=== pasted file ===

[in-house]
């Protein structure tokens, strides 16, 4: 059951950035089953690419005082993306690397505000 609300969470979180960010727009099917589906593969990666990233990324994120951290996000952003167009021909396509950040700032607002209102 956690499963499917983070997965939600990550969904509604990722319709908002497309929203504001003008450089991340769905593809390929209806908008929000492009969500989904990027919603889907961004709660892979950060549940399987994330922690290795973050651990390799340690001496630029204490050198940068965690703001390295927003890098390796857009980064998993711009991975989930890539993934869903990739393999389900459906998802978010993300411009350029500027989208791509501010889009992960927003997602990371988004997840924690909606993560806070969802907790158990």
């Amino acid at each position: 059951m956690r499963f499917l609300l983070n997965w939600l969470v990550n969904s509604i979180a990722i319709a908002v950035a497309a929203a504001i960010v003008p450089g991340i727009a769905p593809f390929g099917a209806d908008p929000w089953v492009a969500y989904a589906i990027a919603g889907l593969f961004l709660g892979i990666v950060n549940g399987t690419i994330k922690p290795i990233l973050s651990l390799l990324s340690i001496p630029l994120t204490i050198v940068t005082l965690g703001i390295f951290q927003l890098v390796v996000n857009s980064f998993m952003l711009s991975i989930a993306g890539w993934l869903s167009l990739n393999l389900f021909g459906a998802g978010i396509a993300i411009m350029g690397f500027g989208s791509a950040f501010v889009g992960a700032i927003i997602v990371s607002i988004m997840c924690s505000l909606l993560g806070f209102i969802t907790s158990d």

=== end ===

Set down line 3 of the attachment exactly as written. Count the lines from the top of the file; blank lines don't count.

């Amino acid at each position: 059951m956690r499963f499917l609300l983070n997965w939600l969470v990550n969904s509604i979180a990722i319709a908002v950035a497309a929203a504001i960010v003008p450089g991340i727009a769905p593809f390929g099917a209806d908008p929000w089953v492009a969500y989904a589906i990027a919603g889907l593969f961004l709660g892979i990666v950060n549940g399987t690419i994330k922690p290795i990233l973050s651990l390799l990324s340690i001496p630029l994120t204490i050198v940068t005082l965690g703001i390295f951290q927003l890098v390796v996000n857009s980064f998993m952003l711009s991975i989930a993306g890539w993934l869903s167009l990739n393999l389900f021909g459906a998802g978010i396509a993300i411009m350029g690397f500027g989208s791509a950040f501010v889009g992960a700032i927003i997602v990371s607002i988004m997840c924690s505000l909606l993560g806070f209102i969802t907790s158990d």